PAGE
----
Existential crisis is no recent phenomenon and was hardly more so fifty-five years ago when Luis Buñuel released El angel exterminador, his stinging attack on bourgeois mores which set the tone for a generation’s worth of ever more scabrous films about the ‘establishment’ real and imagined. Refashioning this for the present, Thomas Adès and Tom Cairns have rendered the scenario from a vantage point where absolute notions have been superseded by a more ambivalent take on what constitutes freedom of action in a divisive and frequently alienated environment.
Musically the opera follows on audibly from Adès’s earlier stage-works in resorting to vocal extremes almost as a means of parodying rather than enhancing intense emotion, yet there is little that cannot be justified by its immediate context and it helps when Cairns’s text is focussed theatrically, yet rhythmically and syntactically subtle, to a degree matched by few recent English librettos. Instrumentally, Adès is mindful to balance his coups de théâtre with a concern for dramatic continuity to confirm this as a mature and assured undertaking.
Cairns’s staging avoids any overt sensationalism in favour of incremental change and strategic surprise. Hildegard Bechtler’s sets have a stark immediacy which never impedes stage action, not least the (sometimes revolving) proscenium arch that defines the protagonists’ separation from the outside world to an increasingly tangible degree. Jon Clark’s lighting reinforces this remove in its graphic division of the stage-space, aided by inventive video elements from Tal Yarden and choreography by Amir Hosseinpour as fluid or static as the stage-action requires.
In an ensemble opera with most of the cast present for most of the time, it may be invidious to single out individual performers. Yet the parts for Anne Sofie von Otter and Thomas Allen are superbly geared for voices no longer at their freshest, with those for the younger female singers precisely judged in their timbral and expressive contrasts. A histrionic role for Iestyn Davies aside, the male voices are less distinctive in terms of character, but John Tomlinson’s role as a vocal and dramatic anchor brings rationality to the most heightened confrontations.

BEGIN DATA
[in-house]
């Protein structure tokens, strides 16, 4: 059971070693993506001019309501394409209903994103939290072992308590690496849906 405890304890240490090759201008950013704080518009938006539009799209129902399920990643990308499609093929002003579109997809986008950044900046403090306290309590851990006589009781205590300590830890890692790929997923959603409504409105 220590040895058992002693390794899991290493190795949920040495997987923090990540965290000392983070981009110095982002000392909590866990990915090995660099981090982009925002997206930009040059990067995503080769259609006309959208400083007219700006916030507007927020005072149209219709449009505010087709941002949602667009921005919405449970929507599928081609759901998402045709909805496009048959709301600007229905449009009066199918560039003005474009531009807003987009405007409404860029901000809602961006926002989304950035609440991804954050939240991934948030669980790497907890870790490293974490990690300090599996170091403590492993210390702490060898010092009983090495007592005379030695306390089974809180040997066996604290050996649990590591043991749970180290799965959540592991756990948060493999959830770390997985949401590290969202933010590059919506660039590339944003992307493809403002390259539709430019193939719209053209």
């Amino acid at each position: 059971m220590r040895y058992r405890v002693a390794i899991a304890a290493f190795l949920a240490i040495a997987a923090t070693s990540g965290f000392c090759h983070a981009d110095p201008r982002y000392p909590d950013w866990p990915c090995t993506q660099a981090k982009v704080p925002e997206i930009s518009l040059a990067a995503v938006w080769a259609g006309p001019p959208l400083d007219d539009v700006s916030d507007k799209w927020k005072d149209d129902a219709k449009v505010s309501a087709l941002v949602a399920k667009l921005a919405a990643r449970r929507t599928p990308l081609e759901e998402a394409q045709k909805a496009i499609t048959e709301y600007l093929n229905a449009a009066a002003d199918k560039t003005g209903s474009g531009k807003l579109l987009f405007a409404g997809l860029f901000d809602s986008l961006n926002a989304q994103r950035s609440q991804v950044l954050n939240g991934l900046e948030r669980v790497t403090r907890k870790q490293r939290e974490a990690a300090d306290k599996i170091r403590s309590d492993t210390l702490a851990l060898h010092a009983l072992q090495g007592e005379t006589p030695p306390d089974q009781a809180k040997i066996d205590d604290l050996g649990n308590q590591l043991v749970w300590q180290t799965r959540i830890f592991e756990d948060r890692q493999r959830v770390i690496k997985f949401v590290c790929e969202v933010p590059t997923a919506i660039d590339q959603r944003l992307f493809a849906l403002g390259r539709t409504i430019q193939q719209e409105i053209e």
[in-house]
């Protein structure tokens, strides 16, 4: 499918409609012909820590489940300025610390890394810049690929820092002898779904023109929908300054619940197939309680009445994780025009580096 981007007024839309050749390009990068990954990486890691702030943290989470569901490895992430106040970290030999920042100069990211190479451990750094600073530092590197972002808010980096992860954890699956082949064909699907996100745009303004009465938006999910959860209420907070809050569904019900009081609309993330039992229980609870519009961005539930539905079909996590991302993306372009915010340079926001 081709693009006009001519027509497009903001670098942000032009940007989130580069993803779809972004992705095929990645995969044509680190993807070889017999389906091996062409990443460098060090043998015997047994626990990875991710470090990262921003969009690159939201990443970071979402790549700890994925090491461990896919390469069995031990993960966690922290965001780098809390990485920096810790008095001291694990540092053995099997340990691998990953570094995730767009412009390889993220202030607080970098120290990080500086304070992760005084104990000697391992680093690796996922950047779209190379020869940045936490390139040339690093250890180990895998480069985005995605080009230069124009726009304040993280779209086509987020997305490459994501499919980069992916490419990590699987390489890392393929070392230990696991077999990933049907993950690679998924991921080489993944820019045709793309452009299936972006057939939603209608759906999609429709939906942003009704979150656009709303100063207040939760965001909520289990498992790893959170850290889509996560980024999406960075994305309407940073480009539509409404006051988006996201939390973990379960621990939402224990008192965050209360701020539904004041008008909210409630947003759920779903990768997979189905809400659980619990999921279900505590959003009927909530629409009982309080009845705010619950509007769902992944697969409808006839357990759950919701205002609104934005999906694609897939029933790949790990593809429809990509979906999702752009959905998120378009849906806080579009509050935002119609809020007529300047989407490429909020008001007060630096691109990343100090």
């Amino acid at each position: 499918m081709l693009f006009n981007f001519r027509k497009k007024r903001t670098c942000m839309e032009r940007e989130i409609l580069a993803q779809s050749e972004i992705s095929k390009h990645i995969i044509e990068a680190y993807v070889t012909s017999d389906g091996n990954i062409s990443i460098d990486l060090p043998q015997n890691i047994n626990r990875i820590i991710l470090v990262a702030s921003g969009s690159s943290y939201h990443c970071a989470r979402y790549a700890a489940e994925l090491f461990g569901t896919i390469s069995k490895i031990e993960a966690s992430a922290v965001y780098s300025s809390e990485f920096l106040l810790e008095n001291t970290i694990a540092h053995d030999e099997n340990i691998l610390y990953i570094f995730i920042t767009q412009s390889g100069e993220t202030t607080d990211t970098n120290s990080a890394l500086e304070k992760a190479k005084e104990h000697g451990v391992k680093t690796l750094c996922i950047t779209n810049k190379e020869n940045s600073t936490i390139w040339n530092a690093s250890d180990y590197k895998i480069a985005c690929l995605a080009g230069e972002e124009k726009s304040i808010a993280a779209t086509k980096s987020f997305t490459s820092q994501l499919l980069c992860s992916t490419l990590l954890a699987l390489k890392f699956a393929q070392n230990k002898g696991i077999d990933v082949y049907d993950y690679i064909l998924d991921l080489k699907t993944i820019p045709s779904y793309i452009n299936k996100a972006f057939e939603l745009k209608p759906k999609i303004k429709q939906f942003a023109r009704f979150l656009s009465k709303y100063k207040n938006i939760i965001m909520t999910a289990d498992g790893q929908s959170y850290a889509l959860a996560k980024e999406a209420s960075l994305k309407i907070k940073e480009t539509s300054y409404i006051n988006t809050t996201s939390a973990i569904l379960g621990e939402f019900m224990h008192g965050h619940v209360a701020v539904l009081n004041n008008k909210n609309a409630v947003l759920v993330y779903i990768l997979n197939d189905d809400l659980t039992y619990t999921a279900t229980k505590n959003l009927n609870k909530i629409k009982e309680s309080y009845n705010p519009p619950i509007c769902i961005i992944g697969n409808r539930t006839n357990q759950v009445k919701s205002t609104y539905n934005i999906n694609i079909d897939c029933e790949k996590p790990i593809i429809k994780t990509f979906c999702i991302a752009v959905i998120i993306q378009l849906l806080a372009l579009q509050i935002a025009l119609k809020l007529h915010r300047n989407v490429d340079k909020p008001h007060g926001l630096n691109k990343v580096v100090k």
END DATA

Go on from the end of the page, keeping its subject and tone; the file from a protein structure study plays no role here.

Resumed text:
Adès summons a virtuosic response from the Royal Opera House orchestra, not least in the drum-dominated interlude between the first two Acts. Elsewhere, the ondes Martenot gives a Rózsa-like unreality to proceedings and a guitar provides suavity to the opera-singer’s set-piece. Echoes and allusions abound, yet there is nothing facile or self-conscious about the outcome; rather these serve to open-out Adès’s means of expression yet without drawing attention to themselves in any hollow or superficial manner – another indication of lessons well-learned.
The question remains as to whether Adès and Cairns’s modification of Buñuel’s ending can provide a comparable revelation. A first encounter suggests that, for all the climactic import of what is seen and heard, the task of securing a conceptual equivalent in an ostensibly more sophisticated yet cynical age has not quite been surmounted. For all that, The Exterminating Angel makes a powerful impact and leaves a disquieting impression. At a time when neither old solutions nor easy answers seem tenable, this is as much as could reasonably be expected.
- Further performances on April 27 and May 1, 3, 6 & 8
- Royal Opera House www.roh.org.uk
- Broadcast on BBC Radio 3 on Saturday May 27